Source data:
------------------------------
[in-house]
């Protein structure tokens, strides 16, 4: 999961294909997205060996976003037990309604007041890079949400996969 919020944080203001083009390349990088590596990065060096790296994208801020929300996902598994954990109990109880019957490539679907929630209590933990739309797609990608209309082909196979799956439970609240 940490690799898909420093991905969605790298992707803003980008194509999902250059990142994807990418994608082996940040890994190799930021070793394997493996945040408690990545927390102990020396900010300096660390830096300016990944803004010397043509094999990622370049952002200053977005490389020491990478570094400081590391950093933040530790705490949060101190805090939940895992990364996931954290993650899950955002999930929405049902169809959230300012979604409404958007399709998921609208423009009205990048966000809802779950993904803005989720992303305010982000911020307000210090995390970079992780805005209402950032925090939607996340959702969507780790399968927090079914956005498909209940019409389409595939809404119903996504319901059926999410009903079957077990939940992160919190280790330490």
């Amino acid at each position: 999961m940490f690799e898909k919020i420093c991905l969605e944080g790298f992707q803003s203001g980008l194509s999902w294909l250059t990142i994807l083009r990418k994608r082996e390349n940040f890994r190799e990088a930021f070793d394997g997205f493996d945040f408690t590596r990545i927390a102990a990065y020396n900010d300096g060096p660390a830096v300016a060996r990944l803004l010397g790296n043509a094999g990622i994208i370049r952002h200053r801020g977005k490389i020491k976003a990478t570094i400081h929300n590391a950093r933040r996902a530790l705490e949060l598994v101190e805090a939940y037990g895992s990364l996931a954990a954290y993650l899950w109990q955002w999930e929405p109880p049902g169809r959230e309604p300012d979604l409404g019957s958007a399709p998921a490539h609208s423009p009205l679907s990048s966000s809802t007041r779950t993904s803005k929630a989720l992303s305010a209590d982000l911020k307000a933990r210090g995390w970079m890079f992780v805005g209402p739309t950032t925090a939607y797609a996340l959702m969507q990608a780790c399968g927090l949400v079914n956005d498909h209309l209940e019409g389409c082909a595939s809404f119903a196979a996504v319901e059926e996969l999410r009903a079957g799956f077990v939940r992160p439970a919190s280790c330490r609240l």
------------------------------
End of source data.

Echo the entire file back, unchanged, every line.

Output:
[in-house]
């Protein structure tokens, strides 16, 4: 999961294909997205060996976003037990309604007041890079949400996969 919020944080203001083009390349990088590596990065060096790296994208801020929300996902598994954990109990109880019957490539679907929630209590933990739309797609990608209309082909196979799956439970609240 940490690799898909420093991905969605790298992707803003980008194509999902250059990142994807990418994608082996940040890994190799930021070793394997493996945040408690990545927390102990020396900010300096660390830096300016990944803004010397043509094999990622370049952002200053977005490389020491990478570094400081590391950093933040530790705490949060101190805090939940895992990364996931954290993650899950955002999930929405049902169809959230300012979604409404958007399709998921609208423009009205990048966000809802779950993904803005989720992303305010982000911020307000210090995390970079992780805005209402950032925090939607996340959702969507780790399968927090079914956005498909209940019409389409595939809404119903996504319901059926999410009903079957077990939940992160919190280790330490």
């Amino acid at each position: 999961m940490f690799e898909k919020i420093c991905l969605e944080g790298f992707q803003s203001g980008l194509s999902w294909l250059t990142i994807l083009r990418k994608r082996e390349n940040f890994r190799e990088a930021f070793d394997g997205f493996d945040f408690t590596r990545i927390a102990a990065y020396n900010d300096g060096p660390a830096v300016a060996r990944l803004l010397g790296n043509a094999g990622i994208i370049r952002h200053r801020g977005k490389i020491k976003a990478t570094i400081h929300n590391a950093r933040r996902a530790l705490e949060l598994v101190e805090a939940y037990g895992s990364l996931a954990a954290y993650l899950w109990q955002w999930e929405p109880p049902g169809r959230e309604p300012d979604l409404g019957s958007a399709p998921a490539h609208s423009p009205l679907s990048s966000s809802t007041r779950t993904s803005k929630a989720l992303s305010a209590d982000l911020k307000a933990r210090g995390w970079m890079f992780v805005g209402p739309t950032t925090a939607y797609a996340l959702m969507q990608a780790c399968g927090l949400v079914n956005d498909h209309l209940e019409g389409c082909a595939s809404f119903a196979a996504v319901e059926e996969l999410r009903a079957g799956f077990v939940r992160p439970a919190s280790c330490r609240l």